In its 2010 decision Citizens United v. Federal Election Commission the Supreme Court overruled a federal statute that limited a corporation’s ability to pay for political advertising out of its general treasury funds. Those limits, it ruled, violated the corporation’s right to freedom of speech. The case has since become notorious for the widely held belief that, in doing so, the Court declared that corporations are “persons,” possessing the same constitutional rights as flesh and blood human beings. Four years later the Court seemed to expand on this conclusion when it ruled in Burwell v. Hobby Lobby that a general for-profit corporation had the right to claim an exemption from the requirements of the Affordable Care Act on the basis of its religious convictions. Whatever the Court may have actually said, there is no doubt that the Citizens United and Hobby Lobby decisions have instigated or reinvigorated debate over the extent to which corporations have constitutional rights. The question of whether corporations are “persons” in the same sense and with the same rights as flesh and blood human beings has become the flash point in the modern debate about corporate rights.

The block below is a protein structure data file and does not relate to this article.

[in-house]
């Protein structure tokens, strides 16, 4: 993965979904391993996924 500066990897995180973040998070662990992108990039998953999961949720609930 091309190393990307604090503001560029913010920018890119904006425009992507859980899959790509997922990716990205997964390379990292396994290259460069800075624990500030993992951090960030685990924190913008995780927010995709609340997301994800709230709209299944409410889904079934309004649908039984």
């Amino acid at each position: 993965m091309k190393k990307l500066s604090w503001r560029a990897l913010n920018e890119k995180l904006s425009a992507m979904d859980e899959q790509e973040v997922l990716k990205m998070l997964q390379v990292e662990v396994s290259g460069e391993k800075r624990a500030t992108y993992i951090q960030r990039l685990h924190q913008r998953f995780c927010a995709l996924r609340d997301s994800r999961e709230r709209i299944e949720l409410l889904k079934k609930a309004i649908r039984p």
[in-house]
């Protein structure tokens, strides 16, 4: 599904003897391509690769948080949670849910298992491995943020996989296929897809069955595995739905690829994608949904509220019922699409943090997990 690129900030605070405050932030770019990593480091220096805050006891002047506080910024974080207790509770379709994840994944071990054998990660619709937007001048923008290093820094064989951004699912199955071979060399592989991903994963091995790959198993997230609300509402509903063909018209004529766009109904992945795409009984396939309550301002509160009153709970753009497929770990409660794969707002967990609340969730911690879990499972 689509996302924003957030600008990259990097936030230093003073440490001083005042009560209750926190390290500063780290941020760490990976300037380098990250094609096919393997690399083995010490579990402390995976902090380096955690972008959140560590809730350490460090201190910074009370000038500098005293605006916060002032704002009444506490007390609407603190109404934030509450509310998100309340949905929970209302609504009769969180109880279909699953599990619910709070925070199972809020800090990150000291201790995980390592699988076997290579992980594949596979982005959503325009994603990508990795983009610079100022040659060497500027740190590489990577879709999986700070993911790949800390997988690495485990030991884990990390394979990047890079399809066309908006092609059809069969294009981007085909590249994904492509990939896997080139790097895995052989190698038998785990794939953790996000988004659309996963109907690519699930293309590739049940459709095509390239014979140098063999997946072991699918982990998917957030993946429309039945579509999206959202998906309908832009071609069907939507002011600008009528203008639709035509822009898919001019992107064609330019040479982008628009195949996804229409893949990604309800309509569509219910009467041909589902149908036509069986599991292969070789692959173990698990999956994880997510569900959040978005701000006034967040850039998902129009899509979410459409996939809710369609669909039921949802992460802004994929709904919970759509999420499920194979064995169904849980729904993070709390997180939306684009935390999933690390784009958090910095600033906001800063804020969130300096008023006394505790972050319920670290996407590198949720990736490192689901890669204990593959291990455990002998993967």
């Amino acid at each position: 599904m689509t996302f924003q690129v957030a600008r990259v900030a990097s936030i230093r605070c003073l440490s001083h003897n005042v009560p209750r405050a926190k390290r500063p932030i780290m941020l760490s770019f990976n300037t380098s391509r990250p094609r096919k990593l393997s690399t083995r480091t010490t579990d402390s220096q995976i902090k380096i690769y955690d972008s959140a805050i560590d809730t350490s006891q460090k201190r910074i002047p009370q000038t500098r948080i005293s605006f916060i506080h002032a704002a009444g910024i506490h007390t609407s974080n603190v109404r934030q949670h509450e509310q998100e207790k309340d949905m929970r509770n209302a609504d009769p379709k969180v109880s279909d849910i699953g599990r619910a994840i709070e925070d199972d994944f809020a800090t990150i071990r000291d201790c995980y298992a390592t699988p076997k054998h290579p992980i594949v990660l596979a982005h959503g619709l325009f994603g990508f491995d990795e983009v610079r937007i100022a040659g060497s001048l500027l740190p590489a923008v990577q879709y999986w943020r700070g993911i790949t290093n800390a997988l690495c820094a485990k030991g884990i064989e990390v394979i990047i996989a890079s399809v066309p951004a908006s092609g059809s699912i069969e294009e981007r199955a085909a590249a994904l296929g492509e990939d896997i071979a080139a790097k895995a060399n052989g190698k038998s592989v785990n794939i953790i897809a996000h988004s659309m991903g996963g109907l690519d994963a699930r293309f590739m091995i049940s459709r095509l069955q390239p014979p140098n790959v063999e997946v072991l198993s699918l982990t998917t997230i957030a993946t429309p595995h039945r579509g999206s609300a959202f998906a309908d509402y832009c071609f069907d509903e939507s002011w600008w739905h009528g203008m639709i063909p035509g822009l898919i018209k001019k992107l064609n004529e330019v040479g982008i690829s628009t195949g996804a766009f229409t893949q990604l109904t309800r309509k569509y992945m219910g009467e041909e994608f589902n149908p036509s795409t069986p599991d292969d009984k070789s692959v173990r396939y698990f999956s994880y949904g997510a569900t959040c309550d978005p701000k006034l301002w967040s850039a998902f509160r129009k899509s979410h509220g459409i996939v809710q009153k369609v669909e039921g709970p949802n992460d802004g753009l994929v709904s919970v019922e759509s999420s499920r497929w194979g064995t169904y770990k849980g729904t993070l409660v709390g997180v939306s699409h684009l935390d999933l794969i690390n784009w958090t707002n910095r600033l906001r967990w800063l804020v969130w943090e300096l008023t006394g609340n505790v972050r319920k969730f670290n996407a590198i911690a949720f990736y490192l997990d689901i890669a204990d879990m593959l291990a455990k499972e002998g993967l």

The purpose of this paper is to demonstrate that the tendency of critics to focus on the concept of corporate personhood is misguided and potentially counterproductive. It is misguided because the history of cases involving corporate constitutional rights reveals that the Court has never settled on any one theory of the nature of corporations, much less the idea that corporations are persons in the same sense as flesh and blood human beings. Notwithstanding that fact, the Court has from earliest times recognized that corporations have rights under the Constitution. Thus the focus on corporate personhood has the potential to be counterproductive by drawing attention away from the real issue in Citizens United and Hobby Lobby. The actual questions these cases raise are: what is the underlying rationale for giving constitutional rights to corporations and what are the limits of those rights? The answer to both of these question, I suggest, lies in a rule that might be described as the principle of confiscation. Growing out of early contract clause cases, this principle holds that the Constitution prohibits government from confiscating corporate property or depriving a corporation of the essential object of its franchise.
After tracing the history of the principle of confiscation I explain how this traditional view of corporate constitutional rights might be applied to modern corporations, and why its approach would be preferable to the technique of trying to equate corporations to human beings.
- corporate rights,
- corporate person,
- Citizens United,
- Hobby Lobby
Available at: http://works.bepress.com/paul_kens/4/